Science? We Don’t Need No Stinkin’ Science!
I cringe when I hear people claim to know all about the IWC and its antics, because after all, they’ve seen The Cove. Though the film rightfully targets the lowest hanging fruit to illustrate the organization’s absurdity, the IWC is incredibly complex and nuanced, and yes… there is something good – actually exemplary – that comes out of the International Whaling Commission.
Without question, the General Commission is dysfunctional and gridlocked; but the reputation and work of the IWC Scientific Committee remains beyond reproach. Comprised of the world’s most highly-regarded marine biologists and scientists, the IWC-SC provides sound research and appropriate context to the politicians, policy makers, conservationists, and NGOs like ACS, who seek their objective counsel.
For this reason, it was especially disappointing that, as a result of the Commission spending the final day of the meeting killing the South Atlantic Whale Sanctuary proposal, Chair Oosthuizen was forced to ‘bundle’ several reports from the IWC-SC – including environmental and health issues; conservation management plans; whale watching, and Conservation Committee – without a nanosecond of review or comment by the Commission in the interest of time. No doubt, this was a calculated casualty on the part of pro-whaling nations to stave off discussion of whale conservation initiatives, needs assessments, and “non-consumptive use of whale resources.” These issues barely move the needle on the “Sustainable Use Group” care-o’-meter. Japan and its minions scored a victory for their efforts, and whales took one for the team…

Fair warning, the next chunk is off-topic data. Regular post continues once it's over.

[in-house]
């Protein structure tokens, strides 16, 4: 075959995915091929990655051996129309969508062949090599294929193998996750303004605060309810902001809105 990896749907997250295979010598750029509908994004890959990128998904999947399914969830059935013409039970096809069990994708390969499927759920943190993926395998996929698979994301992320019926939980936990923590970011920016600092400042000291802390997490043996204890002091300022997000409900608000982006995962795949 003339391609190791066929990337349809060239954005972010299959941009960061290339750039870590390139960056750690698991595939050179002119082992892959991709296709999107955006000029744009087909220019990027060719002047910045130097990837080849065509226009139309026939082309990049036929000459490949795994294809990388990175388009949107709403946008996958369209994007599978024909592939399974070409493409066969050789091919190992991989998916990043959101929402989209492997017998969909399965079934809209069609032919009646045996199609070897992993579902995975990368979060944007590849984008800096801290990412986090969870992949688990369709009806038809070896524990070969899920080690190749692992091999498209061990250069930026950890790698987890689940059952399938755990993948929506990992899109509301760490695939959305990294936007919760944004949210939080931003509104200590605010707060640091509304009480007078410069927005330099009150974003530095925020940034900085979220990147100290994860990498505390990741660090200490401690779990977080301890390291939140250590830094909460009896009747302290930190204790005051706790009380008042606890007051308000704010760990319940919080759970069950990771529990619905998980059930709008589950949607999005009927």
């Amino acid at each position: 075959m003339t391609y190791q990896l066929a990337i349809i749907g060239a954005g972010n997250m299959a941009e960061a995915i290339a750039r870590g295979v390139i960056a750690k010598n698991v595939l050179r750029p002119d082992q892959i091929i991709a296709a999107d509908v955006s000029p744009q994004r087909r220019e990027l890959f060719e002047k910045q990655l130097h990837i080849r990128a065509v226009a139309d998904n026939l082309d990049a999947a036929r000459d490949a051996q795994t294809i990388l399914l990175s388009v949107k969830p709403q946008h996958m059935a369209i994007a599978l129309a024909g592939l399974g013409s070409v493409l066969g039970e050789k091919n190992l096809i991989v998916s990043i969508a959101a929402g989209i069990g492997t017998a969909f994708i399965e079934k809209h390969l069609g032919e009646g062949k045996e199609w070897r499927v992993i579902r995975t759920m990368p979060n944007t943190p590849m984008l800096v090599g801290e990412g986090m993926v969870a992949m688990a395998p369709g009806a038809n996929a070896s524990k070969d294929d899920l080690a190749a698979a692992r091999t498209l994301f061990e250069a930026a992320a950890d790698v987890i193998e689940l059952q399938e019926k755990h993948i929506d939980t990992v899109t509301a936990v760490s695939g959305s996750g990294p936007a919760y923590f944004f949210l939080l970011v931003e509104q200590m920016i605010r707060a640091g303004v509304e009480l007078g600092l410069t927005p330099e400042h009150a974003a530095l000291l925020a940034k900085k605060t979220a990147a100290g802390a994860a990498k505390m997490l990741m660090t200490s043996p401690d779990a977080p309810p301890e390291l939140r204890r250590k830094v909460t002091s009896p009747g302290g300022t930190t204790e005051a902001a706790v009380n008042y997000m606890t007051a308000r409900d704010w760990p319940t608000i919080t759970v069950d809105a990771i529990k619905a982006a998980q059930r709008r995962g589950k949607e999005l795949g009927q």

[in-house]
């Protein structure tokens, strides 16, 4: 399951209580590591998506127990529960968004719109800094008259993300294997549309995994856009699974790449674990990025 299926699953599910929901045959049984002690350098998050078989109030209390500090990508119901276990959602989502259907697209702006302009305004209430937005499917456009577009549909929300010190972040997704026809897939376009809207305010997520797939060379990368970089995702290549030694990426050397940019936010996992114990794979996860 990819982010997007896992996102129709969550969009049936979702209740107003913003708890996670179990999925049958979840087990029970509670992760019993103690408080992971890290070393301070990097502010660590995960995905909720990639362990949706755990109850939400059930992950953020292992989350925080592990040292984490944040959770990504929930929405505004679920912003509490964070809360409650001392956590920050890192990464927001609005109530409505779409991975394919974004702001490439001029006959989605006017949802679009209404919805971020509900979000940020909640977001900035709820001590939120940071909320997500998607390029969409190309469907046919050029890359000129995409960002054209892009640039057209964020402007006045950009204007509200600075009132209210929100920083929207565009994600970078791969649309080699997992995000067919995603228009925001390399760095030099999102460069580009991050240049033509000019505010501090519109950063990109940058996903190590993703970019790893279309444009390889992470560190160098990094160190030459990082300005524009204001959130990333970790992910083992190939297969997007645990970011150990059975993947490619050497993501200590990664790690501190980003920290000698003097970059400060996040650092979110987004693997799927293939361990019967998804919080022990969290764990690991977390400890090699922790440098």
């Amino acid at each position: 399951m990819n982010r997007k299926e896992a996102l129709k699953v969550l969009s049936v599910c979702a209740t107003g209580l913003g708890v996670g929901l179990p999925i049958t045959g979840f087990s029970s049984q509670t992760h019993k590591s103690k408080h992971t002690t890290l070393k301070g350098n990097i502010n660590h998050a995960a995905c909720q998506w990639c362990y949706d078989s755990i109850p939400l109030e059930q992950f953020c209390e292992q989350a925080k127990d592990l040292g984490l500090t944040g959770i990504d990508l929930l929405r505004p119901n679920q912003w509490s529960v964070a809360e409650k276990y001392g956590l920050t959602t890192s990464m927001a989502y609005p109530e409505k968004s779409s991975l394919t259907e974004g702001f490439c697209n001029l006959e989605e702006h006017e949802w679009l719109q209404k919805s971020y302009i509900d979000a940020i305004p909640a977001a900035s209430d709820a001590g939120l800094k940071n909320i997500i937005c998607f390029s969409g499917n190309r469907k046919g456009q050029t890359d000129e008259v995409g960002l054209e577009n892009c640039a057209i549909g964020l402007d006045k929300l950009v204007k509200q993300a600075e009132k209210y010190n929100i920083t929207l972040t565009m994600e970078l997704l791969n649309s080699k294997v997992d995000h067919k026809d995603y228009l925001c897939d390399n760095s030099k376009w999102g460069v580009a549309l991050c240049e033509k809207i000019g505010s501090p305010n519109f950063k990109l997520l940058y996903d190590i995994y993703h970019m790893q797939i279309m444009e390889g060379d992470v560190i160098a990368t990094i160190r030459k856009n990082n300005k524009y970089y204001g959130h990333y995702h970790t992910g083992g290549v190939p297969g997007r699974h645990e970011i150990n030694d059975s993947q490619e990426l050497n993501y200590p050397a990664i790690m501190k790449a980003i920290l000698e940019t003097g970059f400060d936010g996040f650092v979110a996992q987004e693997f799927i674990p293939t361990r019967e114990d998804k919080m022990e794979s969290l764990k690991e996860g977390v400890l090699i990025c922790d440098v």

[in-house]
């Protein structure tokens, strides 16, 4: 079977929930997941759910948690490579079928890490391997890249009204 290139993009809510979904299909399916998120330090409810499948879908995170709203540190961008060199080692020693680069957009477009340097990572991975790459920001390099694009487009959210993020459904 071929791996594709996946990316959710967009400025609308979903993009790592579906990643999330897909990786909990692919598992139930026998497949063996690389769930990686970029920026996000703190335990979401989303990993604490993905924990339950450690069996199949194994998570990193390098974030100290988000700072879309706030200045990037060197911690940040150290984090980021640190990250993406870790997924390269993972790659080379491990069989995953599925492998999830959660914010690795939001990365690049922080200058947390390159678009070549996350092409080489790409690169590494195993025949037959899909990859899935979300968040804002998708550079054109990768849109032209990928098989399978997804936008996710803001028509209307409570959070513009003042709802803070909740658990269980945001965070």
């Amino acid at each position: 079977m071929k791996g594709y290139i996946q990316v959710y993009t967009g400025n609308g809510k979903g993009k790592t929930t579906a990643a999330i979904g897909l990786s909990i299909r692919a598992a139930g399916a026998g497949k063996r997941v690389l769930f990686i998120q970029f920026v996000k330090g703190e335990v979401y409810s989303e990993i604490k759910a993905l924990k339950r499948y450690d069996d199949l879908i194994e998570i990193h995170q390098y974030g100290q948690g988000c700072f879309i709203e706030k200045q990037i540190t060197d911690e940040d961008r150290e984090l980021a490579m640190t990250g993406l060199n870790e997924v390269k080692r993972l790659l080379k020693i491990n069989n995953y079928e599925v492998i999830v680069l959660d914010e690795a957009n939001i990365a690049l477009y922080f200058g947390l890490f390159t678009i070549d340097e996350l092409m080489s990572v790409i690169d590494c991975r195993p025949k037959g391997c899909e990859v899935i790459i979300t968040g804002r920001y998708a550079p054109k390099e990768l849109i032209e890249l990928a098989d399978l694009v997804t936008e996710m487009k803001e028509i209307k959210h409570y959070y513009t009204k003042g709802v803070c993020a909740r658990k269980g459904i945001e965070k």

But even this didn’t top the list of “Things that make you go, ‘Hmmm…’” at IWC.
No, by far the least awesome moment was when the Chair congratulated the Commission for its stellar effort to bridge differences, negotiate in a spirit of goodwill, and ensuring a productive meeting. The Commission then joined in a round of self-congratulatory applause and the meeting was adjourned.
Umm…. What? Clearly, my standards (and probably those of most people) for cooperation, professional courtesy, and productivity differ significantly from that the IWC Commission. Try running a business a la IWC – you’d fold in a week – and make a lot of enemies in that short time, too.
For all the hand-wringing and eye-rolling during the course of the day, one very good thing happened for cetaceans in the moments before the close of the 2011 meeting. Commissioners Jean-Phillipe Gavois (France) and Plinio Conte (Italy) announced that they would be contributing to €15,000 and £25,000, respectively, to the Voluntary Fund for Small Cetacean Conservation Research, which will enable full funding of the proposals selected this year and future research proposals to be brought forward. The Fund was £45,000 short of ‘full funding’. The American Cetacean Society was also officially recognized for its contribution to the Fund. I only lament that more IWC contracting governments didn’t offer to contribute to this critical resource.